Saturday April 17, 2010 at 5:00 to ?? Reading/Performance: Lawrence Dinkins and Ross Hammond
Indigo Moor's Through the Stonecutter's Window was selected for the 2009 Cave Canem Northwestern University Poetry Prize. His first book Tap-Root was published in 2007 as part of Main Street Rag's Editor's Select Poetry Series. Other honors include: Cave Canem writing fellowship; former vp of the Sacramento Poetry Center; 2005 Vesle Fenstermaker Prize for Emerging Writers; 2008 Jack Kerouac Poetry Prize.Other honors include: finalist for the T.S. Eliot Prize, Crab Orchard First Book Prize, Saturnalia First Book Award, Naomi Long Madgett Book Award, and WordWorks Poetry Prize. His work has appeared in the Arkansas Review, Xavier Review, LA Review, Mochila Review, Boston University's The Comment, the Pushcart Prize nominated Out of the Blue Artists Unite, Poetry Now, Black Nature: Four Centuries of African-American Nature Poetry, Cave Canem Anthologies VIII and IX, The Ringing Ear, the NCPS 2006 Anthology, Blue Moon Literary & Arts Review, Breathe 101: Contemporary Odes, and Gathering Ground. He was recently the featured artist for the Suisun Valley Review. Indigo is a graduate member of the Artist's Residency Institute for Teaching Artists and he teaches residencies and workshops across the country. Recent appearances include Johnson C. Smith University's World of Words Poetry Festival `09 and the GoldRush Writer's Conference. Collaborative efforts include readings for the Artists Embassy Intl. Dancing Poetry Festival, the Livermore Ekphrastic Project, and the Davis Jazz Arts Festival.
Peter Grandbois is the author of The Gravedigger (Chronicle Books, 2006), a Borders "Original Voices" and Barnes and Noble "Discover Great New Writers" selection and The Arsenic Lobster: A Hybrid Memoir, (Spuyten Duyvil 2009), as well as the forthcoming novel, Nahoonkara (Etruscan Press, forthcoming in 2010). His essays and short fiction have appeared in numerous magazines and recently received an honorable mention for the 2007 Pushcart Prize. In addition, his translation of San Juan: Memoir of a City was recently nominated for a PEN Translation award. He is a professor of creative writing and contemporary literature at California State University in Sacramento.
Tim Kahl (http://www.timkahl.com) is the author of Possessing Yourself (Word Tech Press, 2009) He has published work in Prairie Schooner, American Letters & Commentary, Berkeley Poetry Review, Fourteen Hills, George Washington Review, Illuminations, Indiana Review, Limestone, Nimrod, Ninth Letter, Notre Dame Review, South Dakota Quarterly, The Journal, Parthenon West Review, The Spoon River Poetry Review, The Texas Review, and many other journals in the U.S. He has translated German poet Rolf Haufs, Austrian avant-gardist, Friederike Mayröcker; Brazilian poets, Lêdo Ivo and Marly de Oliveira; and the poems of the Portuguese language's only Nobel Laureate, José Saramago. He also appears as Victor Schnickelfritz at the video, poetry and poetics blog The Great American Pinup (http://greatamericanpinup.wordpress.com/). He is also the editor for Bald Trickster Press, which is dedicated to works of poetry in translation into English.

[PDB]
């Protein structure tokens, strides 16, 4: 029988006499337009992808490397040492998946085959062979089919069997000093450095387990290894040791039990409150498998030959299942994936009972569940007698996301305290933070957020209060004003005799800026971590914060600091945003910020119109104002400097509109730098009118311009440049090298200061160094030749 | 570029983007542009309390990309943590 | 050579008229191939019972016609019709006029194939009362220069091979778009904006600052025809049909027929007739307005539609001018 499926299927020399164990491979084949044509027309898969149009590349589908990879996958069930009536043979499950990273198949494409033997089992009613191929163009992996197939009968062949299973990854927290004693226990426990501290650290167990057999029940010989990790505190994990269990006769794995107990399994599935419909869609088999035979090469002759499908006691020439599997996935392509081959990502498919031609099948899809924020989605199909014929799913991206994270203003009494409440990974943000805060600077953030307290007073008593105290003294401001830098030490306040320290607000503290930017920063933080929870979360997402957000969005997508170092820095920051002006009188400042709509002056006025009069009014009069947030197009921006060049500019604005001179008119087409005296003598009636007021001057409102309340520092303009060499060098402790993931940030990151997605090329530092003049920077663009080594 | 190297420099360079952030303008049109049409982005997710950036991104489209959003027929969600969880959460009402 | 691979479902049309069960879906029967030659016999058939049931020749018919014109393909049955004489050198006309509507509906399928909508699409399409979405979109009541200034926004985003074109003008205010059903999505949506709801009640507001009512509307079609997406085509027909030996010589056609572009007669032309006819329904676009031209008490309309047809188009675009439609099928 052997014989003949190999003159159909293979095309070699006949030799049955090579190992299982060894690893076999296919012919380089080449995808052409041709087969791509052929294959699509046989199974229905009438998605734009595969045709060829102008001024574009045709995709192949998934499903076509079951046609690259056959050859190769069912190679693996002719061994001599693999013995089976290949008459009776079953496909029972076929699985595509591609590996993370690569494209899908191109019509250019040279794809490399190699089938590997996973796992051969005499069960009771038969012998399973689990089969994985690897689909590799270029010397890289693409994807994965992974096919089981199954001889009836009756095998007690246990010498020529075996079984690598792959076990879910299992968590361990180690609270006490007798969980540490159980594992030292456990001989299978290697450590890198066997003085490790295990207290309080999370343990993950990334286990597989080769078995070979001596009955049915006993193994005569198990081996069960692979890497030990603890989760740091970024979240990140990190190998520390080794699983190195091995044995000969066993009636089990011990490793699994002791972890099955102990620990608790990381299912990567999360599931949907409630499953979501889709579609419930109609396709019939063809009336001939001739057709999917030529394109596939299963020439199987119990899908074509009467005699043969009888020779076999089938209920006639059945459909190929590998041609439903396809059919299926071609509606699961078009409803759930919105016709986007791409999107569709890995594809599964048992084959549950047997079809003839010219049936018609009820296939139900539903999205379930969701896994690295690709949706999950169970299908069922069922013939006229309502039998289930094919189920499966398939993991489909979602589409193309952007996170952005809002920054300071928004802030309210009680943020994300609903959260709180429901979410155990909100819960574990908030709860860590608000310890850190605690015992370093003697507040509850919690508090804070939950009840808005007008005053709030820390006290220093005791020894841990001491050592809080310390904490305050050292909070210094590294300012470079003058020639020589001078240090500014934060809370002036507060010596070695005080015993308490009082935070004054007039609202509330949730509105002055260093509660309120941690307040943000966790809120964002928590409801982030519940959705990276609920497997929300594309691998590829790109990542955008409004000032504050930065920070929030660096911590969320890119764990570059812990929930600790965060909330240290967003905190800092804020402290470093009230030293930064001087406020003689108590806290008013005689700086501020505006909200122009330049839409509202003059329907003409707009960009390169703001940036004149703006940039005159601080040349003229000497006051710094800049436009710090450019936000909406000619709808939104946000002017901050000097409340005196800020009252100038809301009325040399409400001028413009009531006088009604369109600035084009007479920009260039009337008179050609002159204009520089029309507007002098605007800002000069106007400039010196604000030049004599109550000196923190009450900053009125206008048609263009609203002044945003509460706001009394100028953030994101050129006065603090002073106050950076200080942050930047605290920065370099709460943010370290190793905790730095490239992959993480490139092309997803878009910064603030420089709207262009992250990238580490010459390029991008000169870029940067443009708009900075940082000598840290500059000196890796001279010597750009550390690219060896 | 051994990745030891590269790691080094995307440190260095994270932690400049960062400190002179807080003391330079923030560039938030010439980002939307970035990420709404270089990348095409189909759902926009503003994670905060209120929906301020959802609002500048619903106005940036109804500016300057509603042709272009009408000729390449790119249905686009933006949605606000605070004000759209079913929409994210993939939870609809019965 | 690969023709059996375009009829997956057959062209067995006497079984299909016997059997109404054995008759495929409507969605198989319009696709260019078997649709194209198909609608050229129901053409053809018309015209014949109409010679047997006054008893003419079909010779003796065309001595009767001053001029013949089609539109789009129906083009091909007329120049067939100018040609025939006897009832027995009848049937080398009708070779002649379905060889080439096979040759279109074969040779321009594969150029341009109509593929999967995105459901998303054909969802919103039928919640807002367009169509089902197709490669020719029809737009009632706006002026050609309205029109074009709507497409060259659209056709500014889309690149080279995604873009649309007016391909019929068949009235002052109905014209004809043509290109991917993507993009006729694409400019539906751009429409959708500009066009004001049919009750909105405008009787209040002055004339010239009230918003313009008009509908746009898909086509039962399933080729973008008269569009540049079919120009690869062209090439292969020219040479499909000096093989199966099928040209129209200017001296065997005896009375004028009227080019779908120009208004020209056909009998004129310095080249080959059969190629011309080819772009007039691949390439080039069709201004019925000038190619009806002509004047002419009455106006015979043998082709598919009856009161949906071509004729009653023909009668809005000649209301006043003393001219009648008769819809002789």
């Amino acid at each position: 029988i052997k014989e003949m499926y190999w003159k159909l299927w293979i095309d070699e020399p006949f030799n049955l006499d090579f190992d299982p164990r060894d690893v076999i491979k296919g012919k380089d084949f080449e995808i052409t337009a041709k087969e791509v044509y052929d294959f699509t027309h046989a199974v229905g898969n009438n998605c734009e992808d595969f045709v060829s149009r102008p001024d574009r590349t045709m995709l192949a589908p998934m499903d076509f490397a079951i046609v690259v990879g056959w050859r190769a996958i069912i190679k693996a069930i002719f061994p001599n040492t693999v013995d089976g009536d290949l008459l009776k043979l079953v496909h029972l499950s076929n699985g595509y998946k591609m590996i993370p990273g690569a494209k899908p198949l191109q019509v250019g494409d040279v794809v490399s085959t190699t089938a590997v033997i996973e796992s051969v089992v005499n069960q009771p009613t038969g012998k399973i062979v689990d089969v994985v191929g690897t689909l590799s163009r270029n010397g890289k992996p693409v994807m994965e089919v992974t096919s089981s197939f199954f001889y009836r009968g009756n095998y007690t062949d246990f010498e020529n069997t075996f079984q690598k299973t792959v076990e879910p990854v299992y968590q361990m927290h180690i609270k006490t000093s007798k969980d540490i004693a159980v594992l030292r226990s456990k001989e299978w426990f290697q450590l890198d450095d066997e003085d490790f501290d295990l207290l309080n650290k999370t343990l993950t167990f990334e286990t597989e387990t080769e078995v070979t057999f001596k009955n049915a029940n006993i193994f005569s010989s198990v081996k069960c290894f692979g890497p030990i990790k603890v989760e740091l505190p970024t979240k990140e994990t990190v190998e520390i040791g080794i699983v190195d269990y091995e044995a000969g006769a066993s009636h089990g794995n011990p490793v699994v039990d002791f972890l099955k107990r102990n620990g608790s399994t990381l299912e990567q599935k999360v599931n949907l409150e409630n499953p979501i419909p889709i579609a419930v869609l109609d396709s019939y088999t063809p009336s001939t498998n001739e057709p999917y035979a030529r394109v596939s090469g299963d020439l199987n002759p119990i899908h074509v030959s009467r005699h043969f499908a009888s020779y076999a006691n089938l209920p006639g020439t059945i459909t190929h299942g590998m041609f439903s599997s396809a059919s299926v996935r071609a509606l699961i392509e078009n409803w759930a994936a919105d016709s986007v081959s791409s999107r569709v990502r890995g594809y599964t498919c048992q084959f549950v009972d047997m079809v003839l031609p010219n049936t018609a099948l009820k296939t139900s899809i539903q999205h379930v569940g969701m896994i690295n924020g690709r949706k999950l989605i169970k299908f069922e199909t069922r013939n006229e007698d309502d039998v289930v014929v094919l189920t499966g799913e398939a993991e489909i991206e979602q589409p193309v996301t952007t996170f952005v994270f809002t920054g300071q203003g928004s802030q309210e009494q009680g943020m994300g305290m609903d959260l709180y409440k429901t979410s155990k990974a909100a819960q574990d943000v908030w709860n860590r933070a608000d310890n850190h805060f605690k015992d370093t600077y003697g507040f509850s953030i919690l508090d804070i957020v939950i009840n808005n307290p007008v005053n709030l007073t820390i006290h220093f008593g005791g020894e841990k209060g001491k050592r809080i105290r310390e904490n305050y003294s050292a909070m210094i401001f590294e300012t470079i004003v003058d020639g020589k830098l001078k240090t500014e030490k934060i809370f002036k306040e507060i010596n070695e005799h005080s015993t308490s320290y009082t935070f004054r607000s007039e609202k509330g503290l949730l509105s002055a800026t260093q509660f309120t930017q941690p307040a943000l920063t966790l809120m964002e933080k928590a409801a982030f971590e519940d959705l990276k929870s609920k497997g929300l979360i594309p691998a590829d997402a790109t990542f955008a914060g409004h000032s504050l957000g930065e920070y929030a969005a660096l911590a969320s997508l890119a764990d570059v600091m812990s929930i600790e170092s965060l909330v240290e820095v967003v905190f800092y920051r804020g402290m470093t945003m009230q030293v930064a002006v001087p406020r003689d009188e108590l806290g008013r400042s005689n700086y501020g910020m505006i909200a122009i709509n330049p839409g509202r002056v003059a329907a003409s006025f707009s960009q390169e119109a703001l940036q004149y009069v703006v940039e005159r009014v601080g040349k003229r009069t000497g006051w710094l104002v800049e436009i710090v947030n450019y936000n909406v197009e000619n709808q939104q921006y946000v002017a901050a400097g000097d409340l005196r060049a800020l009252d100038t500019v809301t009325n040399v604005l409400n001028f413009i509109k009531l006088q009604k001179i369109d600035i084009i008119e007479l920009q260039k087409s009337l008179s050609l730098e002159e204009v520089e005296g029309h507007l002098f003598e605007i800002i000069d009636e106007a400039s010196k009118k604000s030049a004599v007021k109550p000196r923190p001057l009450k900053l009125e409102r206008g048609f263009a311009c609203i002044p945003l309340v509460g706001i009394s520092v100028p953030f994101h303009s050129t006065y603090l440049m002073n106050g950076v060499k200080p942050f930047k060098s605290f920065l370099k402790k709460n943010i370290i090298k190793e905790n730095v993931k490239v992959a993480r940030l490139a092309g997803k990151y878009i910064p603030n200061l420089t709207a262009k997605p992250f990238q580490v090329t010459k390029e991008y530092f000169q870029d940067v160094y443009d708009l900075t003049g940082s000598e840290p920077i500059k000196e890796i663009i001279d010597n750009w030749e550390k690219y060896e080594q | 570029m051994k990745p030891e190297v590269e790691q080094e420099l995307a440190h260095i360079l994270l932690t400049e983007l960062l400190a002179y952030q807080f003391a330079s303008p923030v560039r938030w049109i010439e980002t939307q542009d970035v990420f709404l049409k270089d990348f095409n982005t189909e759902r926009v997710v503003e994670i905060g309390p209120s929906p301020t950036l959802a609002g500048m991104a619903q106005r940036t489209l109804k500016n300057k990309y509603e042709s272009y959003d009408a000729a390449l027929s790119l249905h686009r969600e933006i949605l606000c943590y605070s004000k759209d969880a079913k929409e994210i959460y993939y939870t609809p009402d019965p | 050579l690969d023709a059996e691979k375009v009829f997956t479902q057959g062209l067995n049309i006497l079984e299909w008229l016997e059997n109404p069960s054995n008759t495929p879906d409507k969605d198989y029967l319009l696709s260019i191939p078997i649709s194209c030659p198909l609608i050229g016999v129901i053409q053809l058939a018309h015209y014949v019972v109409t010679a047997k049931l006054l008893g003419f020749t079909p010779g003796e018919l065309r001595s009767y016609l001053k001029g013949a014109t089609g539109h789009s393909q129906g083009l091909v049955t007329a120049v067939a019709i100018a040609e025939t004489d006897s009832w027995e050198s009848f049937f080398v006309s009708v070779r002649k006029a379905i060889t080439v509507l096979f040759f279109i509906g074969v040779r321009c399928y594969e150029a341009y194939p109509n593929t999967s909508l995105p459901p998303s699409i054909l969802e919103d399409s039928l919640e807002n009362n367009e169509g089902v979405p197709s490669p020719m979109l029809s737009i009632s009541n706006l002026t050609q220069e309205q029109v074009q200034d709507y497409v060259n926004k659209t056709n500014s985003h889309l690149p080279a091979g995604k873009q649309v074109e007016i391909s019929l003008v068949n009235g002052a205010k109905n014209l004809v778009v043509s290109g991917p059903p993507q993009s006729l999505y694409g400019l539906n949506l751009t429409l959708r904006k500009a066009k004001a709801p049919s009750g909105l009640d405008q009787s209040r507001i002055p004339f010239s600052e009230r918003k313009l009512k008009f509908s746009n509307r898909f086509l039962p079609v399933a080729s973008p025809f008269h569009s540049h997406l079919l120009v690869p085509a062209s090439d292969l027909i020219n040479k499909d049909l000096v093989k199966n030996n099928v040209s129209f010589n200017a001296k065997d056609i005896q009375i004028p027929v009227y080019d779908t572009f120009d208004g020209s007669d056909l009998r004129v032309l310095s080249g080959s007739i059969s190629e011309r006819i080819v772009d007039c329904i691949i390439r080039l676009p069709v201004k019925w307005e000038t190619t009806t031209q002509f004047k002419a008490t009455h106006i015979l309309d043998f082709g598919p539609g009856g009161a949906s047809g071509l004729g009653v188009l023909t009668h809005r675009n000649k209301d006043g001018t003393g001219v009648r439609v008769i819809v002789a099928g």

Joseph Lease's critically acclaimed books of poetry include Broken World (Coffee House Press) and Human Rights (second edition forthcoming from Talisman House). His poem "'Broken World' (For James Assatly)" was selected for The Best American Poetry 2002 (Scribner). His poems have also been featured on NPR and published in The AGNI 30th Anniversary Poetry Anthology, Bay Poetics, No Gender, and elsewhere.
Marjorie Perloff wrote: "The poems in Joseph Lease's Broken World are as cool as they are passionate, as soft-spoken as they are indignant, and as fiercely Romantic as they are formally contained. Whether writing an elegy for a friend who died of AIDS or playing complex variations on Rilke's Duino Elegies ("If I cried out, / Who among the angelic orders would / Slap my face, who would steal my / Lunch money"), Lease has complete command of his poetic materials. His poems are spellbinding in their terse and ironic authority: Yes, the reader feels when s/he has finished, this is how it was—and how it is. An exquisite collection!"